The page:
For the first time in years, Nevada had a really wet winter.
But the experts from the National Weather Service to the BLM and state Forestry Division all say what that may well mean is a really dangerous fire season this summer.
Brad Crowell of the Department of Conservation and Natural Resources told Gov. Brian Sandoval on Tuesday record precipitation is expected to delay the traditional start of the fire season but “current forecasts” show a drying trend in July and August.
Sandoval said it’s ironic during recent drought years, fire officials were warning about the dangers of a major fire season and now, when the mountains are all wet, they’re saying it could end up being even worse.
“It’s going to be a very great grass fire season,” said Chris Smallcomb of the National Weather Service echoing Crowell’s opening remarks at the governor’s fire season briefing. “There is a potential for very large fires in the Eastern Sierra.”
He said part of the issue is “all that carry-over grass from last year is still there.”
Smallcomb said the big concern will be wind driven fires along the Sierra Front beginning in July.
Casey KC, interim state forester, also predicted a delayed fire season because of the “abundant snowpack.” Across much of the Sierra, the snowpack is at record levels that haven’t even been approached since 1983.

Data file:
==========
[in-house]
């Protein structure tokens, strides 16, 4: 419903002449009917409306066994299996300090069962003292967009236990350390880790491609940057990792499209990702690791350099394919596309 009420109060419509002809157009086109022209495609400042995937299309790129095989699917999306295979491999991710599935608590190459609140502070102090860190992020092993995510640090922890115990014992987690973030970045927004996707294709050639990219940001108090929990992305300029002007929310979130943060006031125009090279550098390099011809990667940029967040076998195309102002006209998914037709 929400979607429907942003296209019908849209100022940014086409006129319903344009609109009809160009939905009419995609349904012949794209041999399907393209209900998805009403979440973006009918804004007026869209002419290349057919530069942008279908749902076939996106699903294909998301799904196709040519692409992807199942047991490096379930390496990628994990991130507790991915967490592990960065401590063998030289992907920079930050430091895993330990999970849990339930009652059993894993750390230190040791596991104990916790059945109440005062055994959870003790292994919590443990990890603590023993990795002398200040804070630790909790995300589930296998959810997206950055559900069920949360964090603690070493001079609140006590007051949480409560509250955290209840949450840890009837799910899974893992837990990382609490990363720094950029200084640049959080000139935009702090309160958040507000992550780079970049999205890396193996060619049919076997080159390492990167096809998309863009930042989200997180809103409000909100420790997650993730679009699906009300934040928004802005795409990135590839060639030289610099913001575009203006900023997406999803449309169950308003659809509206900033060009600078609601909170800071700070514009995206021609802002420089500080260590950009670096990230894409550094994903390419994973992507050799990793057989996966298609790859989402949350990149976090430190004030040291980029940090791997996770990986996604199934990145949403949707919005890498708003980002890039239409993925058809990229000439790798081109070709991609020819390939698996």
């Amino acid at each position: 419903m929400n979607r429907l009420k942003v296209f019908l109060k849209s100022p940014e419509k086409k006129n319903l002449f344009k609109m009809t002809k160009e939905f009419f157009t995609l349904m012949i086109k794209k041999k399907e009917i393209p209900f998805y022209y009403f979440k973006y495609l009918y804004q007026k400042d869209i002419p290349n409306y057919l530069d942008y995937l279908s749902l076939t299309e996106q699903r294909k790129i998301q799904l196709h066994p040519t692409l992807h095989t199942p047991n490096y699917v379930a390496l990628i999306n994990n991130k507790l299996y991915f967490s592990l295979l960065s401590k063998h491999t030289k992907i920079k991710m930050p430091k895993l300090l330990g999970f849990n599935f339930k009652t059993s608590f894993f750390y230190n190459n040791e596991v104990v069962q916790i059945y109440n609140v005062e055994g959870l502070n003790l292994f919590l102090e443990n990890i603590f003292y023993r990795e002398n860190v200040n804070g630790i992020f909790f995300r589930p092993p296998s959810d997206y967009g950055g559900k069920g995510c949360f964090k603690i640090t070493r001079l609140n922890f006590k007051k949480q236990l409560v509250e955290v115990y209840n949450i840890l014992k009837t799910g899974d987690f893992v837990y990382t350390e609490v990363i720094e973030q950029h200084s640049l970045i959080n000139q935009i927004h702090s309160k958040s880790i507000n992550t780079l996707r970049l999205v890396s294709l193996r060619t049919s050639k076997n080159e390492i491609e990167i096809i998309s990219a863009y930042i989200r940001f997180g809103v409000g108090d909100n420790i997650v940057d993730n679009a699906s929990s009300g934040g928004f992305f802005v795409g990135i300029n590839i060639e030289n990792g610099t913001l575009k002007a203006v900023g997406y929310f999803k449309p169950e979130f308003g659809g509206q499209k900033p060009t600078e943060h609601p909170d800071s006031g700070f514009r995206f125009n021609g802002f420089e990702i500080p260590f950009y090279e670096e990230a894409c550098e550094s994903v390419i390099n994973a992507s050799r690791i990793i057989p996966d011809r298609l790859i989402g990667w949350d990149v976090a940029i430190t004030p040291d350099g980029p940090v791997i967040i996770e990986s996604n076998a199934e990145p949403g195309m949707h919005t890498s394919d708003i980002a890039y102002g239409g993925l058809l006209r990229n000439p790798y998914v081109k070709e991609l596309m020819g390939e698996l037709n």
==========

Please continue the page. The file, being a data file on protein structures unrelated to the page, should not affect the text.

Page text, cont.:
But, she said, heavy loading is creating a heavy amount of “fine fuels” grasses. When those grasses dry in July and August, they’ll create an above normal fire potential.
But all those attending the briefing told the governor they’re preparing for the coming summer. In the Tahoe Basin, for example, U.S. Forest Service spokesman Kit Bailey said they have already had 1,200 acres of prescribed burns this year while hazardous fuels were thinned, pilled or treated mechanically on nearly 2,000 acres.
Among the treatment methods the state forestry division is using is grazing sheep on cheat grass. They’ve done that for several years in the foothills along the west side of Carson City.
A new and still developing tool, according to Graham Kent of UNR, is the fire camera system they’ve been installing on the mountains surrounding the Tahoe Basin and along the Sierra Front. Those live cameras help firefighters spot fires much earlier so they can attack the blazes before they grow out of control. He said more cameras are on the way.
The information was presented Tuesday in the state’s annual Wildland Fire Briefing for the governor.